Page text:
If there’s one constant debate other than which NFL team is the best, it’s which NFL fanbase has the best fans.
It’s become somewhat of a tradition each summer for Dr. Mike Lewis of Emory’s Goizueta School of Business to end this debate on annual terms. This summer is no different.
Lewis’ study to find out the ranking of NFL fanbases measures teams’ brand equity—broadly defined, the level of support each team enjoys in the form of dollars spent, miles traveled, and social media assaulted by its fan base. You can dig into the methodology here, but in basic terms, if a team’s fans spend more money than expected on a team, that team ranks ever higher.
Dr. Mike Lewis –
The basic approach (more details here) is to use data to develop statistical models of fan interest. These models are used to determine which cities fans are more willing to spend or follow their teams after controlling for factors like market size and short-term variations in performance. In past years, two measures of engagement have been featured: Fan Equity and Social Media Equity. Fan Equity focuses on home box office revenues (support via opening the wallet) and Social Media Equity focuses on fan willingness to engage as part of a team’s community (support exhibited by joining social media communities).
This year I have come up with a new method that combines these two measures: Dynamic Fan Equity (DFE). The DFE measure leverages the best features of the two measures. Fan Equity is based on the most important consumer trait – willingness to spend. Social Equity captures fan support that occurs beyond the walls of the stadium and skews towards a younger demographic. The key insight that allows for the two measures to be combined is that there is a significant relationship between the Social Media Equity trend and the Fan Equity measure. Social media performance turns out to be a strong leading indicator for financial performance.
Dynamic Fan Equity is calculated using current fan equity and the trend in fan equity from the team’s social media performance. I will spare the technical details on the blog but I’m happy to go into depth if there is interest. On the data side we are working with 15 years of attendance data and 4 years of social data.
Here is the official 2016 list resulting from Lewis’ findings:
(Click image to enlarge)
We have a new number one on the list – the New England Patriots. Followed by the Cowboys, Broncos, 49ers and Eagles. The Patriots victory is driven by fans willingness to pay premium prices, strong attendance and phenomenal social media following. The final competition between the Cowboys and the Patriots was actually determined by the long-term value of the Patriots greater social following. The Patriots have about 2.4 million Twitter followers compared to 1.7 for the Cowboys. Of course this is all relative a team like the Jaguars has just 340 thousand followers.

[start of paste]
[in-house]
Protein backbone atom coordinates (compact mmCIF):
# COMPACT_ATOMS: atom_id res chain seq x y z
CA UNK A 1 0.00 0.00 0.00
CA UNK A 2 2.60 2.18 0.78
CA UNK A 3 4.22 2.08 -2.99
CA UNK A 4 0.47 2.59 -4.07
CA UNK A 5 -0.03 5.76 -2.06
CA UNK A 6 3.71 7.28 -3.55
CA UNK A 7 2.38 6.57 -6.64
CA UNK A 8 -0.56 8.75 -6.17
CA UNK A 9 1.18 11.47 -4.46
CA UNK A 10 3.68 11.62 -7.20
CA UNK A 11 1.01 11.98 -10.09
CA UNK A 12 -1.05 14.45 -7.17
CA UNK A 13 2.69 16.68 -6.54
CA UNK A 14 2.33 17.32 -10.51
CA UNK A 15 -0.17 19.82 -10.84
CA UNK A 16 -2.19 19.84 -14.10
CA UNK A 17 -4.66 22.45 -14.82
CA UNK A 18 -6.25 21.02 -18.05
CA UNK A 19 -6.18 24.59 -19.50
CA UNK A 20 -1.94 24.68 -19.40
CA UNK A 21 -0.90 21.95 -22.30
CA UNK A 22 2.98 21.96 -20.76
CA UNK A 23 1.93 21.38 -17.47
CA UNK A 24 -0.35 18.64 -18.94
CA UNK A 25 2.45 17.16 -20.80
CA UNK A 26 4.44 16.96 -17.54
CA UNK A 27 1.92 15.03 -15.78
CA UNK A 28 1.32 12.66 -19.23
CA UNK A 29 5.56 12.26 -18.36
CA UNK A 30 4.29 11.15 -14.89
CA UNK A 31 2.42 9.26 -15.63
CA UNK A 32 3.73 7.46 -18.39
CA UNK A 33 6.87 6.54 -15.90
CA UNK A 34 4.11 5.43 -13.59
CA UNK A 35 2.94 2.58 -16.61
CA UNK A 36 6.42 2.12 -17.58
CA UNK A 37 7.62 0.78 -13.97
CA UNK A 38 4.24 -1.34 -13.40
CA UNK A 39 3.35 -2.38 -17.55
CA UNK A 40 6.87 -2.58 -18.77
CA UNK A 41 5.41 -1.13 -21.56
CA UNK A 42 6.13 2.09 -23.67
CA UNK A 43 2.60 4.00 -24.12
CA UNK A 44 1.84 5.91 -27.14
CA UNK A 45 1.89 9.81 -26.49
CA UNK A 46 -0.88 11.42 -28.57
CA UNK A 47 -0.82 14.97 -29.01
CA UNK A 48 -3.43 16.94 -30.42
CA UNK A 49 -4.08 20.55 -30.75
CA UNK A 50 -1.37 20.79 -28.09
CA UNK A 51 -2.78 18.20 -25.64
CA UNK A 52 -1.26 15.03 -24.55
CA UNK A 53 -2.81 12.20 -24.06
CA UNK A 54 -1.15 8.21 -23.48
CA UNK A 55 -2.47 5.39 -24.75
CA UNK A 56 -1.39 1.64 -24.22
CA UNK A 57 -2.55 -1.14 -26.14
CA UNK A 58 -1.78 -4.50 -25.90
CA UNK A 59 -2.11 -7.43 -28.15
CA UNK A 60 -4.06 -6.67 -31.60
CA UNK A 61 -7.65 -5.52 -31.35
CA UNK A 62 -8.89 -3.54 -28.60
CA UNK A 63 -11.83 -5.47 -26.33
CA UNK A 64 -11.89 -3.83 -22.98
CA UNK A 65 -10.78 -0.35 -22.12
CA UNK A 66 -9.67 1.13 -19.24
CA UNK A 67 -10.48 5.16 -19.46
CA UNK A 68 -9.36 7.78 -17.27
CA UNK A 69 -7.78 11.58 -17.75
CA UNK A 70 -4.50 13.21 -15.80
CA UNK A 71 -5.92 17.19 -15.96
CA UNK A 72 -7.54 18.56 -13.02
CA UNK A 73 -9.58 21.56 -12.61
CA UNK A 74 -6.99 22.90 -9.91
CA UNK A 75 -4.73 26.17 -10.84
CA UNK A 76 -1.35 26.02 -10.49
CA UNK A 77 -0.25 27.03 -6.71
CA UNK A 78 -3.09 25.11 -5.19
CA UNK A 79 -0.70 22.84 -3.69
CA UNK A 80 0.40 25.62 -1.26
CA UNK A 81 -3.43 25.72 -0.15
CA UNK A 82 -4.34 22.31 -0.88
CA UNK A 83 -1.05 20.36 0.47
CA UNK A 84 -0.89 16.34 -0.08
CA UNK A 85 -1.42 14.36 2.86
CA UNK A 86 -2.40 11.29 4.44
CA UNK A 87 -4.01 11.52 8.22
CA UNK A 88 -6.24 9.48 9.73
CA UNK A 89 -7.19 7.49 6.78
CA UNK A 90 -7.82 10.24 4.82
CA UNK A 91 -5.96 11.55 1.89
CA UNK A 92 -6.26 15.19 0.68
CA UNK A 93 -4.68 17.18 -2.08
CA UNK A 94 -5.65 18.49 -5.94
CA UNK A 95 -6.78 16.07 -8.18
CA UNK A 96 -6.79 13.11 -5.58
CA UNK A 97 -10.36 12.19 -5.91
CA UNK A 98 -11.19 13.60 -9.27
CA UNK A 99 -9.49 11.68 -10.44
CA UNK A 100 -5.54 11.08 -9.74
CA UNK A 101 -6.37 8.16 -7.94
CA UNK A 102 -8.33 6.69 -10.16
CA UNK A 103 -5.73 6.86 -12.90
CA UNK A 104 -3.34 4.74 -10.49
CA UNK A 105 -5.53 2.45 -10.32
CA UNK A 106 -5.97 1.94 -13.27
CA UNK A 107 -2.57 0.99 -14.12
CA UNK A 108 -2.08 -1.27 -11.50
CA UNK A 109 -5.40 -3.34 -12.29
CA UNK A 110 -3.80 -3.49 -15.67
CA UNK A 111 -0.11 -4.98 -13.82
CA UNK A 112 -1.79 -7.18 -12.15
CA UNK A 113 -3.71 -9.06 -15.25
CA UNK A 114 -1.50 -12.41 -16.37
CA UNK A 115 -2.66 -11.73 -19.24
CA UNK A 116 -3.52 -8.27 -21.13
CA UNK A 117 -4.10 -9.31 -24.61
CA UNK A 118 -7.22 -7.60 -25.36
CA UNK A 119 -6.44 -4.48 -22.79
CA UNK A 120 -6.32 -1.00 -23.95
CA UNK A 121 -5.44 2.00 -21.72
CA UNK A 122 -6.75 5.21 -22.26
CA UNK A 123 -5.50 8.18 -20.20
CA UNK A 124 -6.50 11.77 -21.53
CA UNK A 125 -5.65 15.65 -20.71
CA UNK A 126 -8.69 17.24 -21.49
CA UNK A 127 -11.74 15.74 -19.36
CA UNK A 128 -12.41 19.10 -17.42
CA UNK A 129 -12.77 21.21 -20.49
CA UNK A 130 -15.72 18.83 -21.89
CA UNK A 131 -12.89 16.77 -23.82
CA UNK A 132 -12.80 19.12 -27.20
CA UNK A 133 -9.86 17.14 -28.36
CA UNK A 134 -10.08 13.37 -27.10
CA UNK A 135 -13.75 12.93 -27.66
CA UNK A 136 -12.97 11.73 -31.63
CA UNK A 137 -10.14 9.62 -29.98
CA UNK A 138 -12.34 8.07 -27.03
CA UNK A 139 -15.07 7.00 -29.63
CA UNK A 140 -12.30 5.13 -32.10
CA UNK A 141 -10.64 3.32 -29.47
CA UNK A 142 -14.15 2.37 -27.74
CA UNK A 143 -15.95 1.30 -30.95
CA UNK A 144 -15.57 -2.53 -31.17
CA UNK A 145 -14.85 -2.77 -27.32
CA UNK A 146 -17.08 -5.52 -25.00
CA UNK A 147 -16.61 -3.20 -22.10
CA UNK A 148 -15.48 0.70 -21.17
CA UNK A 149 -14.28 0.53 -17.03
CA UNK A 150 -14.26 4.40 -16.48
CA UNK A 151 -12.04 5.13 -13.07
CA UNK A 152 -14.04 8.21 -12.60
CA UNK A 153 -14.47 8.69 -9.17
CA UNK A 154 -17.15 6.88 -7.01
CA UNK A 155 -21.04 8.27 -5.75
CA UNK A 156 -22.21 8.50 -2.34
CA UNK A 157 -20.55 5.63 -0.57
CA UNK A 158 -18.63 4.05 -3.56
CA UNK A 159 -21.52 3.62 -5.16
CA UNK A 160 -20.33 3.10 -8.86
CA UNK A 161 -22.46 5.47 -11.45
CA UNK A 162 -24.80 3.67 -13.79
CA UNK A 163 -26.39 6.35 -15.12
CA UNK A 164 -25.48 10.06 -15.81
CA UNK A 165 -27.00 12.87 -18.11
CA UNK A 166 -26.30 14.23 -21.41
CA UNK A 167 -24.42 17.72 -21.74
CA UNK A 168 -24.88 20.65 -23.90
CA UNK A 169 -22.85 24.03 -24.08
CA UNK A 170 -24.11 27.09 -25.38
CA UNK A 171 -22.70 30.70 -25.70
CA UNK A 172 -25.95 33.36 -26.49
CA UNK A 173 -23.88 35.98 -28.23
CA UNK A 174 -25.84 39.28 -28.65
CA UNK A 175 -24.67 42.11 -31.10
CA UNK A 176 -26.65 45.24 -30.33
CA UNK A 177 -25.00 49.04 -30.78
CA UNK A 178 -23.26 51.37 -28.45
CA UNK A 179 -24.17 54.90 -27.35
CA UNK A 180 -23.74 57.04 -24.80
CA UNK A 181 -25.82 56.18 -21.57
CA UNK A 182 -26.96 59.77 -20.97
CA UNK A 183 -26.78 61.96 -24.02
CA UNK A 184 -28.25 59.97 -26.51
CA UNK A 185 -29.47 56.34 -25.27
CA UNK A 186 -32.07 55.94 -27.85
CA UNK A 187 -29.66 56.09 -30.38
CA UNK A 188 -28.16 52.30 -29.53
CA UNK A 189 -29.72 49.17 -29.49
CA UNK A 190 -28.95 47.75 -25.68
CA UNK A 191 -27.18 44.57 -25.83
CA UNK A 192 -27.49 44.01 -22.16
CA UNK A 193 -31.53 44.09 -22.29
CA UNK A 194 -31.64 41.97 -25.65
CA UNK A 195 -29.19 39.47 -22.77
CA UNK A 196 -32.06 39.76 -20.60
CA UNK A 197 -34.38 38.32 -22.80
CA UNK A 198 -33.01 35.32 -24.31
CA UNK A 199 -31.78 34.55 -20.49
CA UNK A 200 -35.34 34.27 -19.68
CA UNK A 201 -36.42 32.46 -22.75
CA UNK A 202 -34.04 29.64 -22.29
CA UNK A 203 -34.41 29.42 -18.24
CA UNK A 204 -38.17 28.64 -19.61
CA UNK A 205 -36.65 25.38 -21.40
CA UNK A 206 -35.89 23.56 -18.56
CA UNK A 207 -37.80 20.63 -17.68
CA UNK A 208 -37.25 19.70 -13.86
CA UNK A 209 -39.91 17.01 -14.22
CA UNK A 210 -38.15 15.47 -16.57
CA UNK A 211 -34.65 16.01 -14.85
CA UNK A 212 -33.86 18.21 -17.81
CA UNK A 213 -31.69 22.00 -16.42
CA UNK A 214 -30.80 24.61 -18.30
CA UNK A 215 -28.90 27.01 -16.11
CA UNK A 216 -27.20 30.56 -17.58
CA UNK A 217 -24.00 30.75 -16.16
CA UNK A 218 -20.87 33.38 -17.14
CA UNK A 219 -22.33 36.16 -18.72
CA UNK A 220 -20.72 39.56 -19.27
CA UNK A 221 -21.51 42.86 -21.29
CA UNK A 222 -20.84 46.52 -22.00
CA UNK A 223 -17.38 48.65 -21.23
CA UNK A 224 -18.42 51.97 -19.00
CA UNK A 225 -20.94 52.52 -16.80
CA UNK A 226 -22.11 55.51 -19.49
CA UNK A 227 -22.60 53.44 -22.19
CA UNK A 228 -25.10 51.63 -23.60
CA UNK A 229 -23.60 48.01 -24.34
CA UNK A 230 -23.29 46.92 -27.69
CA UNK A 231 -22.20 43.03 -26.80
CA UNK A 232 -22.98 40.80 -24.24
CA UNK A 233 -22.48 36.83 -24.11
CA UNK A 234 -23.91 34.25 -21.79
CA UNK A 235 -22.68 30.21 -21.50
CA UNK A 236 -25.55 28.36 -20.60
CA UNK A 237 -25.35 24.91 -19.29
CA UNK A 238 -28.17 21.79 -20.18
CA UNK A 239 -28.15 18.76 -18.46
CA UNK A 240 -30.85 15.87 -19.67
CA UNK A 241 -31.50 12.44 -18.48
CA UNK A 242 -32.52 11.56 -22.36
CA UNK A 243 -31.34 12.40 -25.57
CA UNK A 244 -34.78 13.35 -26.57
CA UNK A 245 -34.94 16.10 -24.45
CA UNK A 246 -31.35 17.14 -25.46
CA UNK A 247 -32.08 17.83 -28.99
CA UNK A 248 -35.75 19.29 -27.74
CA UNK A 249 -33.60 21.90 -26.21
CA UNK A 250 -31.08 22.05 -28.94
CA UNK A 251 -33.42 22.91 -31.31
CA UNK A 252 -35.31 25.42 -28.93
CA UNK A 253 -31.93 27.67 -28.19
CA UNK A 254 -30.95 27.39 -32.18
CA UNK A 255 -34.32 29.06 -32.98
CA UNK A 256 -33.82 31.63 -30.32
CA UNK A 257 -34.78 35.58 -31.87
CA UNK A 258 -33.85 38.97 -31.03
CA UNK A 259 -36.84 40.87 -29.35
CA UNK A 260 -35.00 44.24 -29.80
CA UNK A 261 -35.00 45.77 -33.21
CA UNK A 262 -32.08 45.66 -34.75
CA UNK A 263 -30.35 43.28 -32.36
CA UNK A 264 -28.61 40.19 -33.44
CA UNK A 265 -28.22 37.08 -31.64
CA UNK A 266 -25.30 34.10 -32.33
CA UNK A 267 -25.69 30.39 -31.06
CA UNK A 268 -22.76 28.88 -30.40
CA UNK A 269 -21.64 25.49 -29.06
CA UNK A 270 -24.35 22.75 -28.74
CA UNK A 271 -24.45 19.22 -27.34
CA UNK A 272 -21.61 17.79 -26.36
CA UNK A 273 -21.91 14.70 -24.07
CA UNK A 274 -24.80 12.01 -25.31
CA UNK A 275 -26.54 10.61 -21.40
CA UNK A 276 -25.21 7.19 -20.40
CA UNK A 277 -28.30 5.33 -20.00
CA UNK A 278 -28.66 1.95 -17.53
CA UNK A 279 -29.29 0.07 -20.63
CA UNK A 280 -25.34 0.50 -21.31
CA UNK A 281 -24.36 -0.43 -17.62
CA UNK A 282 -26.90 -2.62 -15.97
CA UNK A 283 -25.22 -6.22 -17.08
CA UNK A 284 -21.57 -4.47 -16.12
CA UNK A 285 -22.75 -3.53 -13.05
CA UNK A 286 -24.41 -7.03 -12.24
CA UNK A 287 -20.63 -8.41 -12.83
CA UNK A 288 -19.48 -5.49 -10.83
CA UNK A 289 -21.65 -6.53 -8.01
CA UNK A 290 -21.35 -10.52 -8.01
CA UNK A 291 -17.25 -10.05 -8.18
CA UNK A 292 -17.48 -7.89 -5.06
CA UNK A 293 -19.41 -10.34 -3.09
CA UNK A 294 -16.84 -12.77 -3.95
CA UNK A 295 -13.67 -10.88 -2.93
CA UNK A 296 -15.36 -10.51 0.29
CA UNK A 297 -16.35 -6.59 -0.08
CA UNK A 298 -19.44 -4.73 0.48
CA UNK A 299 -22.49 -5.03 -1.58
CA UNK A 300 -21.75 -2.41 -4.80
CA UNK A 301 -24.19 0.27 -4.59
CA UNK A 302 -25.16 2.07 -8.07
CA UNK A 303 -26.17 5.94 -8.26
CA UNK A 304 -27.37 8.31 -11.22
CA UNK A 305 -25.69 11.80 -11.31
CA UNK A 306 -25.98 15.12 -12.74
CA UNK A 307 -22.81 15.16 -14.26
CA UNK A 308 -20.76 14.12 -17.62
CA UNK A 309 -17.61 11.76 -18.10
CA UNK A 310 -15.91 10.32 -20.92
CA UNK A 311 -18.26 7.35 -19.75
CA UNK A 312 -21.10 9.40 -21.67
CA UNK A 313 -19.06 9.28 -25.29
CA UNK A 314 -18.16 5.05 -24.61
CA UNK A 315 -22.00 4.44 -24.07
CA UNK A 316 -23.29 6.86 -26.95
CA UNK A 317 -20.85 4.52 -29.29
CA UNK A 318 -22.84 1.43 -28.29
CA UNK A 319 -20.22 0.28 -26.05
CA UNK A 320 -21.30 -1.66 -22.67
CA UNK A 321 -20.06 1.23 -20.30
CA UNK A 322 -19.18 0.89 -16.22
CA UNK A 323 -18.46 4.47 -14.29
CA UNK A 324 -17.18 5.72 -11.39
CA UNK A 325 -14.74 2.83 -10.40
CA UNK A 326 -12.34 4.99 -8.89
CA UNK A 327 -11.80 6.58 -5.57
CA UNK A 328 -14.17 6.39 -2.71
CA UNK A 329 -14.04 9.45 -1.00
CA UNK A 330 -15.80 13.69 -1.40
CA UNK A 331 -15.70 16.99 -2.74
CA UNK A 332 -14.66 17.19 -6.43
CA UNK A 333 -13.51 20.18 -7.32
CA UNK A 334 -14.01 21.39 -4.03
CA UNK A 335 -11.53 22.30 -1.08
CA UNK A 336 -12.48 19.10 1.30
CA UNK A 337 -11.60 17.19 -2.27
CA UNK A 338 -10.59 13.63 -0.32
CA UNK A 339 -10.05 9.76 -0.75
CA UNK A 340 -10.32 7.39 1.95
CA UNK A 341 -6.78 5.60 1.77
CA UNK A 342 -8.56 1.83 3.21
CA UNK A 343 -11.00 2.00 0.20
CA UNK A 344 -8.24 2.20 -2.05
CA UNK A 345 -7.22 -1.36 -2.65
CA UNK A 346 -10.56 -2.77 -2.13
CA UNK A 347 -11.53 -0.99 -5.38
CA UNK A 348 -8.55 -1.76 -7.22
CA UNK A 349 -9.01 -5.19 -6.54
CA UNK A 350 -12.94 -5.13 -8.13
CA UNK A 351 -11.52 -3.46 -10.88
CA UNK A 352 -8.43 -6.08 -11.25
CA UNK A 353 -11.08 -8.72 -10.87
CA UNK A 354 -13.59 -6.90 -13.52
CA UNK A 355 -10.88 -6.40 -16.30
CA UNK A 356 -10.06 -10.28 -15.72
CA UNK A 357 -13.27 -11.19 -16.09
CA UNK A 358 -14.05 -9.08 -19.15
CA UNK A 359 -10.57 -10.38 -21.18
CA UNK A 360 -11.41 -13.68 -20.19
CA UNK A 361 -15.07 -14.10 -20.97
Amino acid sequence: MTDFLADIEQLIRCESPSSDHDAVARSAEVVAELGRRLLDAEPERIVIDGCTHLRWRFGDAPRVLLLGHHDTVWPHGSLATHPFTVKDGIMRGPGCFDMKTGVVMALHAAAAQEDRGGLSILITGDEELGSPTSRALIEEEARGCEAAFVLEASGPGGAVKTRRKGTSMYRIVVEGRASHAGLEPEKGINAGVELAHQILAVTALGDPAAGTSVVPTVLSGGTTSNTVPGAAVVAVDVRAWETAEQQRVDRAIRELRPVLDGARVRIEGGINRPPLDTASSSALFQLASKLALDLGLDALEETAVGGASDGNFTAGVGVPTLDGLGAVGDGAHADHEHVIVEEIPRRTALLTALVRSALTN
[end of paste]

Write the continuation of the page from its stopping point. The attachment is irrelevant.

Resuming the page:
The Eagles are the big surprise on the list. The Eagles are also a good example of how the analysis works. Most fan rankings are based on subjective judgments and lack controls for short-term winning rates. This latter point is a critical shortcoming. It’s easy to be supportive of a winning team. While Eagles fans might not be happy they are supportive in the face of mediocrity. Last year the Eagles struggled on the field but fans still paid premium prices and filled the stadium. We’ll come back to the Eagles in more detail in a moment.
At the bottom we have the Bills, Rams, Chiefs, Raiders and Jaguars. This is a similar list to last year. The Jags, for example, only filled 91% of capacity (ranked 27th) despite an average ticket price of just $57. The Chiefs struggle because the fan support doesn’t match the team’s performance. The Chiefs capacity utilization rate ranks 17th in the league despite a winning record and low ticket prices. The Raiders fans again finish low in our rankings. And every year the response is a great deal of anger and often threats.